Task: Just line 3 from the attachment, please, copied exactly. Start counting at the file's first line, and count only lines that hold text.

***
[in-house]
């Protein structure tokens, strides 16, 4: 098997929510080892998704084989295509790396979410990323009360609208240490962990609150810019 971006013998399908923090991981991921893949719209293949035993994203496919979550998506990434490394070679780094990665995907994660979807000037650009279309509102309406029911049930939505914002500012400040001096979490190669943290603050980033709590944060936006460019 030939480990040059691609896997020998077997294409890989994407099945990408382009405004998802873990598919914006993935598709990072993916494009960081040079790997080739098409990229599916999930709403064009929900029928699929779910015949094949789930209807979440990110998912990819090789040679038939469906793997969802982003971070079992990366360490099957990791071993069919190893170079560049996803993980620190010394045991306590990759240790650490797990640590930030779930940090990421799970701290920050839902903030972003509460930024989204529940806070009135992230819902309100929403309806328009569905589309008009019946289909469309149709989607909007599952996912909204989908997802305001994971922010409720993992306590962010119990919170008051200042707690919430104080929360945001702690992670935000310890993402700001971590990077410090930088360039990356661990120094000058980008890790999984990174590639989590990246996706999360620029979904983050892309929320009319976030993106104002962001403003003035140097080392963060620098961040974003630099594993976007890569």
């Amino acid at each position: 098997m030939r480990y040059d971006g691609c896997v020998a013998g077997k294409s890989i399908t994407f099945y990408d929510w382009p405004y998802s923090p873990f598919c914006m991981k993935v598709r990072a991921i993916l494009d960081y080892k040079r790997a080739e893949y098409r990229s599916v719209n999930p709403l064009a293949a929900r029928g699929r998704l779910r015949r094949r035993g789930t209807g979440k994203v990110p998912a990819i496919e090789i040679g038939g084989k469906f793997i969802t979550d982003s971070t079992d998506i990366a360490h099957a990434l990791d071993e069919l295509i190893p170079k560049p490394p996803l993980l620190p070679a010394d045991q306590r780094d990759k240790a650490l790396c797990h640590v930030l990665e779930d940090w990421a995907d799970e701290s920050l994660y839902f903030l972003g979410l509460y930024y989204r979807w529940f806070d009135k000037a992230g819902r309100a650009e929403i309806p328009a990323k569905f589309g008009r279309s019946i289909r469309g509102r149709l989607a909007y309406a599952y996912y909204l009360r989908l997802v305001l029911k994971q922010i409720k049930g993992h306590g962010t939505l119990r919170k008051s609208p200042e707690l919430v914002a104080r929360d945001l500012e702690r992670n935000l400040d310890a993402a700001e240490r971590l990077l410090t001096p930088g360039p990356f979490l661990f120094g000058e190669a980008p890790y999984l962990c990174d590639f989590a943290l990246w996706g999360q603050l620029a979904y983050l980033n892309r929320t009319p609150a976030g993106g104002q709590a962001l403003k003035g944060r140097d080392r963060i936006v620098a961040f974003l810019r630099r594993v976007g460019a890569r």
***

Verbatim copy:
């Amino acid at each position: 098997m030939r480990y040059d971006g691609c896997v020998a013998g077997k294409s890989i399908t994407f099945y990408d929510w382009p405004y998802s923090p873990f598919c914006m991981k993935v598709r990072a991921i993916l494009d960081y080892k040079r790997a080739e893949y098409r990229s599916v719209n999930p709403l064009a293949a929900r029928g699929r998704l779910r015949r094949r035993g789930t209807g979440k994203v990110p998912a990819i496919e090789i040679g038939g084989k469906f793997i969802t979550d982003s971070t079992d998506i990366a360490h099957a990434l990791d071993e069919l295509i190893p170079k560049p490394p996803l993980l620190p070679a010394d045991q306590r780094d990759k240790a650490l790396c797990h640590v930030l990665e779930d940090w990421a995907d799970e701290s920050l994660y839902f903030l972003g979410l509460y930024y989204r979807w529940f806070d009135k000037a992230g819902r309100a650009e929403i309806p328009a990323k569905f589309g008009r279309s019946i289909r469309g509102r149709l989607a909007y309406a599952y996912y909204l009360r989908l997802v305001l029911k994971q922010i409720k049930g993992h306590g962010t939505l119990r919170k008051s609208p200042e707690l919430v914002a104080r929360d945001l500012e702690r992670n935000l400040d310890a993402a700001e240490r971590l990077l410090t001096p930088g360039p990356f979490l661990f120094g000058e190669a980008p890790y999984l962990c990174d590639f989590a943290l990246w996706g999360q603050l620029a979904y983050l980033n892309r929320t009319p609150a976030g993106g104002q709590a962001l403003k003035g944060r140097d080392r963060i936006v620098a961040f974003l810019r630099r594993v976007g460019a890569r």